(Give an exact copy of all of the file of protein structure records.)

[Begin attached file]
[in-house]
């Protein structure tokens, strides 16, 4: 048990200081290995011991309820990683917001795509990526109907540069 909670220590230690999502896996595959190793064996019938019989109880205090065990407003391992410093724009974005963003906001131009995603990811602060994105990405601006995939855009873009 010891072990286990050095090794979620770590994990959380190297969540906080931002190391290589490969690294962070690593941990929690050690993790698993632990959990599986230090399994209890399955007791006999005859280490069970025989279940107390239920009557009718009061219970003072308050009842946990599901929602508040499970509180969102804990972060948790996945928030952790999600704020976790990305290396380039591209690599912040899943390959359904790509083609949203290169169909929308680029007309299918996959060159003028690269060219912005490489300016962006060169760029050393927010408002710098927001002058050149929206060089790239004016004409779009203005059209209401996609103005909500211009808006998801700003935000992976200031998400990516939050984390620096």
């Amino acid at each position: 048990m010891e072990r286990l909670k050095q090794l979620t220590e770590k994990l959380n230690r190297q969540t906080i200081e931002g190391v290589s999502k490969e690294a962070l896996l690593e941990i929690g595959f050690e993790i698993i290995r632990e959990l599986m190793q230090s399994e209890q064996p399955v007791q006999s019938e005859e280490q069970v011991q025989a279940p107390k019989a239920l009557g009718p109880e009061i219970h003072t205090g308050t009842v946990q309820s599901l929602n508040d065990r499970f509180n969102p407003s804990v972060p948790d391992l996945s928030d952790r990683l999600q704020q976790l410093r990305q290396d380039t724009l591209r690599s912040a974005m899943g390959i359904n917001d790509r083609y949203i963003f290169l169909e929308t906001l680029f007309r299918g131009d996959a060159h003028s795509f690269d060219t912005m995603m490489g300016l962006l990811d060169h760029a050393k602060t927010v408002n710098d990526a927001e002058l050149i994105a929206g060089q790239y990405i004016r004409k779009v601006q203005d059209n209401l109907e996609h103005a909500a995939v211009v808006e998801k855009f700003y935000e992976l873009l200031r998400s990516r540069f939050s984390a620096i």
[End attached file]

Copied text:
[in-house]
């Protein structure tokens, strides 16, 4: 048990200081290995011991309820990683917001795509990526109907540069 909670220590230690999502896996595959190793064996019938019989109880205090065990407003391992410093724009974005963003906001131009995603990811602060994105990405601006995939855009873009 010891072990286990050095090794979620770590994990959380190297969540906080931002190391290589490969690294962070690593941990929690050690993790698993632990959990599986230090399994209890399955007791006999005859280490069970025989279940107390239920009557009718009061219970003072308050009842946990599901929602508040499970509180969102804990972060948790996945928030952790999600704020976790990305290396380039591209690599912040899943390959359904790509083609949203290169169909929308680029007309299918996959060159003028690269060219912005490489300016962006060169760029050393927010408002710098927001002058050149929206060089790239004016004409779009203005059209209401996609103005909500211009808006998801700003935000992976200031998400990516939050984390620096």
């Amino acid at each position: 048990m010891e072990r286990l909670k050095q090794l979620t220590e770590k994990l959380n230690r190297q969540t906080i200081e931002g190391v290589s999502k490969e690294a962070l896996l690593e941990i929690g595959f050690e993790i698993i290995r632990e959990l599986m190793q230090s399994e209890q064996p399955v007791q006999s019938e005859e280490q069970v011991q025989a279940p107390k019989a239920l009557g009718p109880e009061i219970h003072t205090g308050t009842v946990q309820s599901l929602n508040d065990r499970f509180n969102p407003s804990v972060p948790d391992l996945s928030d952790r990683l999600q704020q976790l410093r990305q290396d380039t724009l591209r690599s912040a974005m899943g390959i359904n917001d790509r083609y949203i963003f290169l169909e929308t906001l680029f007309r299918g131009d996959a060159h003028s795509f690269d060219t912005m995603m490489g300016l962006l990811d060169h760029a050393k602060t927010v408002n710098d990526a927001e002058l050149i994105a929206g060089q790239y990405i004016r004409k779009v601006q203005d059209n209401l109907e996609h103005a909500a995939v211009v808006e998801k855009f700003y935000e992976l873009l200031r998400s990516r540069f939050s984390a620096i």